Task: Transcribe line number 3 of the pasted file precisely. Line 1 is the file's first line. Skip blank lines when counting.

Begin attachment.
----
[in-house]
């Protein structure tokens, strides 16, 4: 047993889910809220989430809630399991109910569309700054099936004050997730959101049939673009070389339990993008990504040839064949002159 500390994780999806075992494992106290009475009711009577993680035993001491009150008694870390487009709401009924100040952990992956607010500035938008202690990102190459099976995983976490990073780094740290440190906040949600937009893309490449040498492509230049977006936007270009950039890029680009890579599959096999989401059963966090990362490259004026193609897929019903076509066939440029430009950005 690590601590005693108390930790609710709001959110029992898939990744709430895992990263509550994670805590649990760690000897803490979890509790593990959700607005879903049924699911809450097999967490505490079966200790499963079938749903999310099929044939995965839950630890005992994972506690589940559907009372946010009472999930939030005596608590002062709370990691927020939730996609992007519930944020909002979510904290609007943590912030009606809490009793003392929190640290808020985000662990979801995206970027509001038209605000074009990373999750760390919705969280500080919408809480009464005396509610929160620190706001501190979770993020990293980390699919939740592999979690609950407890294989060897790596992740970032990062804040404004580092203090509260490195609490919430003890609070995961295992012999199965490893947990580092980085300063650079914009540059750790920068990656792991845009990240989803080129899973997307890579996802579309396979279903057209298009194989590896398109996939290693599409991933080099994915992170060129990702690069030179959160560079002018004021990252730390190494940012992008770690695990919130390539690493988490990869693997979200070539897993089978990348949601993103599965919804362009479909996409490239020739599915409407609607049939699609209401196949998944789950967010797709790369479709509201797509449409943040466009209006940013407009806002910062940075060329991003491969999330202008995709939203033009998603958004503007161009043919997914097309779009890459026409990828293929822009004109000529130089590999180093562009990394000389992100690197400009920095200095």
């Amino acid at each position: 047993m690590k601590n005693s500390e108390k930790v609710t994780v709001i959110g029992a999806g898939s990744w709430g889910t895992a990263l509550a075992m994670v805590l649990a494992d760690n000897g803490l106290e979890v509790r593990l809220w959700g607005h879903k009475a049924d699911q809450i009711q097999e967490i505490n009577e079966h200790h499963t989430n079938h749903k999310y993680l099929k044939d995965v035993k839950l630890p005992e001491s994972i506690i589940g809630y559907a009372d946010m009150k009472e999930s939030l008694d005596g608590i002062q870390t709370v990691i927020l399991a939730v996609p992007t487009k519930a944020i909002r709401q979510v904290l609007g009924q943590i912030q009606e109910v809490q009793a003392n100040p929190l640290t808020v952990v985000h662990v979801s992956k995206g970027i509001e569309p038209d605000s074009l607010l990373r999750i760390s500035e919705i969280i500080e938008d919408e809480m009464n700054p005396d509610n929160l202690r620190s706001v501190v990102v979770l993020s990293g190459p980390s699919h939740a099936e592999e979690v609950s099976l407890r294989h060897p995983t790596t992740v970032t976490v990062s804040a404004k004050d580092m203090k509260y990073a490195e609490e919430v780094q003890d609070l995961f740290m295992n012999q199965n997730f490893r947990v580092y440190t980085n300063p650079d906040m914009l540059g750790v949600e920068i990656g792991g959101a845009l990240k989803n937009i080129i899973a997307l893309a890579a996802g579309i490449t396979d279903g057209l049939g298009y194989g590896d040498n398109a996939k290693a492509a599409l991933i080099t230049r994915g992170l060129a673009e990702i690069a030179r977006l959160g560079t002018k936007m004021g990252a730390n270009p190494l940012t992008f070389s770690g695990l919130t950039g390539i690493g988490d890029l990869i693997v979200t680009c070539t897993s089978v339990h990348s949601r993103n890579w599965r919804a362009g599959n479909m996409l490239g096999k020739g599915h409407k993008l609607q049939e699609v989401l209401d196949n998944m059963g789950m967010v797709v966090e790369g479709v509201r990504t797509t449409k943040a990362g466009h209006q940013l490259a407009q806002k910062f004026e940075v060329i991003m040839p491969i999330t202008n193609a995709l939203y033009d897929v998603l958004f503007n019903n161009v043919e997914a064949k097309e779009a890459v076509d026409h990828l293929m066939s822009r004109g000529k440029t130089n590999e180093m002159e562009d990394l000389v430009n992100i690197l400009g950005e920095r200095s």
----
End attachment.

């Amino acid at each position: 047993m690590k601590n005693s500390e108390k930790v609710t994780v709001i959110g029992a999806g898939s990744w709430g889910t895992a990263l509550a075992m994670v805590l649990a494992d760690n000897g803490l106290e979890v509790r593990l809220w959700g607005h879903k009475a049924d699911q809450i009711q097999e967490i505490n009577e079966h200790h499963t989430n079938h749903k999310y993680l099929k044939d995965v035993k839950l630890p005992e001491s994972i506690i589940g809630y559907a009372d946010m009150k009472e999930s939030l008694d005596g608590i002062q870390t709370v990691i927020l399991a939730v996609p992007t487009k519930a944020i909002r709401q979510v904290l609007g009924q943590i912030q009606e109910v809490q009793a003392n100040p929190l640290t808020v952990v985000h662990v979801s992956k995206g970027i509001e569309p038209d605000s074009l607010l990373r999750i760390s500035e919705i969280i500080e938008d919408e809480m009464n700054p005396d509610n929160l202690r620190s706001v501190v990102v979770l993020s990293g190459p980390s699919h939740a099936e592999e979690v609950s099976l407890r294989h060897p995983t790596t992740v970032t976490v990062s804040a404004k004050d580092m203090k509260y990073a490195e609490e919430v780094q003890d609070l995961f740290m295992n012999q199965n997730f490893r947990v580092y440190t980085n300063p650079d906040m914009l540059g750790v949600e920068i990656g792991g959101a845009l990240k989803n937009i080129i899973a997307l893309a890579a996802g579309i490449t396979d279903g057209l049939g298009y194989g590896d040498n398109a996939k290693a492509a599409l991933i080099t230049r994915g992170l060129a673009e990702i690069a030179r977006l959160g560079t002018k936007m004021g990252a730390n270009p190494l940012t992008f070389s770690g695990l919130t950039g390539i690493g988490d890029l990869i693997v979200t680009c070539t897993s089978v339990h990348s949601r993103n890579w599965r919804a362009g599959n479909m996409l490239g096999k020739g599915h409407k993008l609607q049939e699609v989401l209401d196949n998944m059963g789950m967010v797709v966090e790369g479709v509201r990504t797509t449409k943040a990362g466009h209006q940013l490259a407009q806002k910062f004026e940075v060329i991003m040839p491969i999330t202008n193609a995709l939203y033009d897929v998603l958004f503007n019903n161009v043919e997914a064949k097309e779009a890459v076509d026409h990828l293929m066939s822009r004109g000529k440029t130089n590999e180093m002159e562009d990394l000389v430009n992100i690197l400009g950005e920095r200095s």